Leader Cllr Paul Arnott in his acceptance speech mentioned the need for EDDC to consider the relationship with the potential National Park with Dorset. He did this whilst announcing the new Climate Action portfolio with its portfolio holder Cllr Marianne Rixon and her assistant portfolio holder Cllr Denise Bickley. But National Parks are about more than this as the latest Newsletter from the Dorset National Park team explains.
Oh – Owl should add that this becomes more compelling if you start to contemplate what the GESP might do to our quality of lives.
“There is compelling evidence of a growing disconnect between people and the natural environment, and yet now, more than ever before, our natural landscapes provide a vital resource in supporting the health and wellbeing of all young people” says Trevor Beattie, Chief Executive, South Downs National Park.
A discussion paper from the Dorset National Park team shows how National Parks help young people connect with nature and so support their mental and physical health, and how they help improve fitness, educational experience and life chances. It offers ideas and examples of what can be achieved.
The discussion paper notes how a new Dorset National Park partnership at the heart of Southern England could be part of a positive and restorative vision for the future of this area with its outstanding environment and range of recreational opportunities. This would chime with the Government’s manifesto commitment to create new National Parks. A Dorset National Park, as a key partner for councils, communities, the health sector and others, would build on the experiences and successes achieved by other National Parks and support a thriving, healthy, greener future for everyone including Dorset’s communities, economy and environment.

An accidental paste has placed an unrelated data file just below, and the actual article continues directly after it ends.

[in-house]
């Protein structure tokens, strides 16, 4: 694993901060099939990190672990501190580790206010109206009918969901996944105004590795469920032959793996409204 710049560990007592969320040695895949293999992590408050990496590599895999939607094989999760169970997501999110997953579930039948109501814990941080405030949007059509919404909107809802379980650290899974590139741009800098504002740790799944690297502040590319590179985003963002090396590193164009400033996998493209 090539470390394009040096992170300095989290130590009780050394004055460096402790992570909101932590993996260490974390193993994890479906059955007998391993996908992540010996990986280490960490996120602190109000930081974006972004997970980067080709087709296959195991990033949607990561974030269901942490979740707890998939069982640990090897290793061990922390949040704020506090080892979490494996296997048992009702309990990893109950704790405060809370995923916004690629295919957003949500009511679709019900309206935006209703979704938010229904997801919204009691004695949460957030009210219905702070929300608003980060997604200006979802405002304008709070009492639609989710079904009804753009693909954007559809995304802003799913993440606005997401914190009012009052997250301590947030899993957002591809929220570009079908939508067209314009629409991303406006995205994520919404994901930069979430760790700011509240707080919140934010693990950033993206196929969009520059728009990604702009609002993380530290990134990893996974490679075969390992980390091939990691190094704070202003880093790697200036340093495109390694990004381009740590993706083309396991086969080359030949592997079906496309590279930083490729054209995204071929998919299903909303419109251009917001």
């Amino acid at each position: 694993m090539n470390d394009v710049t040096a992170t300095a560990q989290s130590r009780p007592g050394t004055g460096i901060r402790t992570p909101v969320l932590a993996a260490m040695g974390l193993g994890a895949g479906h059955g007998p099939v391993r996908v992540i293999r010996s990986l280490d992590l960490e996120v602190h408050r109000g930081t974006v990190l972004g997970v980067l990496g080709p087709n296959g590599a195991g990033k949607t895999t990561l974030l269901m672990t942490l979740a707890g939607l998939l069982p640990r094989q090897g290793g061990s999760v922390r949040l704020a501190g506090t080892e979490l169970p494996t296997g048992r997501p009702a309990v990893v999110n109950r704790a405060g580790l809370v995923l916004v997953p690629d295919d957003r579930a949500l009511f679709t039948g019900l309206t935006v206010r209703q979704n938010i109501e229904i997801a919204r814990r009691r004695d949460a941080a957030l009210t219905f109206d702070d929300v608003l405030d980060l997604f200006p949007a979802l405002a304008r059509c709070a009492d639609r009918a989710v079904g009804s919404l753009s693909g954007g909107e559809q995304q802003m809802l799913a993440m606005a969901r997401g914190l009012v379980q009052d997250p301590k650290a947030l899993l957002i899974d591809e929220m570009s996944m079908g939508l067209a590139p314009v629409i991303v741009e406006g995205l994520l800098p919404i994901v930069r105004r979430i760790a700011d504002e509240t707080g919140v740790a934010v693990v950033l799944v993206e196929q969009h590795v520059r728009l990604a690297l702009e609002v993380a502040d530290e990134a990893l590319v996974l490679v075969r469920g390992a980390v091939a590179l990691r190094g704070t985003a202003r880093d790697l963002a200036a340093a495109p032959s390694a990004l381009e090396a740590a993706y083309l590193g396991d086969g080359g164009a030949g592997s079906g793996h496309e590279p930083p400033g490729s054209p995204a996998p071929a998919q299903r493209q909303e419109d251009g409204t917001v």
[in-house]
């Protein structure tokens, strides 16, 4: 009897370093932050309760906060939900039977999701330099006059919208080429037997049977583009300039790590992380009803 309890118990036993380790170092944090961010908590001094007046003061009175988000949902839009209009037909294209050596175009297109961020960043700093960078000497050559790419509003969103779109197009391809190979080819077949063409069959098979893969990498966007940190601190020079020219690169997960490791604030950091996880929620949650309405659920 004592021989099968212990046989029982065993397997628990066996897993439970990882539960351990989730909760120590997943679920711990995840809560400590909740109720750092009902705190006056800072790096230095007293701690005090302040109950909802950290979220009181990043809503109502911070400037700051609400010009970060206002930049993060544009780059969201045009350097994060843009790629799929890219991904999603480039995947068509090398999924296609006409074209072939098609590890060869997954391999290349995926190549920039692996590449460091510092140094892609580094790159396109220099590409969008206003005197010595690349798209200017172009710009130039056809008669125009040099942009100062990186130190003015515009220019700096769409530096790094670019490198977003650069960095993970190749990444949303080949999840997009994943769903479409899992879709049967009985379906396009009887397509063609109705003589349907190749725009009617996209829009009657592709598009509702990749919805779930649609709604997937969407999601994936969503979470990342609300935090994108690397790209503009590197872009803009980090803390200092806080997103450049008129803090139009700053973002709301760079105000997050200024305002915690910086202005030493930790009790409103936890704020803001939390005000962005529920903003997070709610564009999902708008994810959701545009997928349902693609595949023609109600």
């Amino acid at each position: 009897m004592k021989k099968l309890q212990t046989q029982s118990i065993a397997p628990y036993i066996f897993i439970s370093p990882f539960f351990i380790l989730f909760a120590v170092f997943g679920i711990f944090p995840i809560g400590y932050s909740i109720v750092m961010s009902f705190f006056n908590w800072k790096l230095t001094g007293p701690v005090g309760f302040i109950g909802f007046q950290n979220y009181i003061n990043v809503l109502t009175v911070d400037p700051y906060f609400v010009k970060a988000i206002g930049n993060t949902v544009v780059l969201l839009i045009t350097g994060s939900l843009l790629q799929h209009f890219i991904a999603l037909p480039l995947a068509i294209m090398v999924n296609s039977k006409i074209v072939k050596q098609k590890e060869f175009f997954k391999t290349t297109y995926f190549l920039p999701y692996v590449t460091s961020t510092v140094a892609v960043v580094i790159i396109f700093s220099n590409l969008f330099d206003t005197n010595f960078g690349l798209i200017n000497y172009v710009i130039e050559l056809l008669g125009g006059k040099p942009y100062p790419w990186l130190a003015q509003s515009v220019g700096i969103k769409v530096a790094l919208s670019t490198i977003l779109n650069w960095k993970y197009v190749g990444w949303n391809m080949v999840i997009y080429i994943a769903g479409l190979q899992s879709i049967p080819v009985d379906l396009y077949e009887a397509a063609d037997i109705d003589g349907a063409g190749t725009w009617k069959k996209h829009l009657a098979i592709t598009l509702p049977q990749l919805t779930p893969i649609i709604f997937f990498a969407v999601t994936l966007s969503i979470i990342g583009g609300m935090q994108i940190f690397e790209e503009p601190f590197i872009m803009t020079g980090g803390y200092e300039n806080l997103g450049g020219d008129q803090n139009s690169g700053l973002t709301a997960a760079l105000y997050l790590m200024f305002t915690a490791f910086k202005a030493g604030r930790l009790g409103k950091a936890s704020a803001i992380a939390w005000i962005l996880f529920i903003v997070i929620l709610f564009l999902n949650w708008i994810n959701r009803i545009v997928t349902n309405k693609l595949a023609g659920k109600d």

Dame Fiona Reynolds says: “This report is packed full of evidence about what can be done, is being done and could be done so much more widely and systematically if we really cared about young people’s lives. Let’s seize the moment to put nature, and access to it, at the heart of our plans for the future.”
Julian Glover says: “Walking long-distance routes with friends and family was one of the highlights of my childhood. I can still remember how steep the path along the Jurassic coast seemed when I was about 10. I want everyone to get the chance to gain from experiences like that which is why we made it a central part of the recent Landscapes Review which I led. This excellent report underlines just how much it matters.”
We look forward to the Government signalling its intention to create a Dorset National Park. First proposed by John Dower in 1945 as part of a post-war vision for the nation, this could now be part of a national drive to secure a healthy, successful and sustainable future.
We hope you enjoy this paper with its inspiring and positive examples of National Parks’ work with young people.
For more information and to be kept in touch, visit www.dorsetnationalpark.com.
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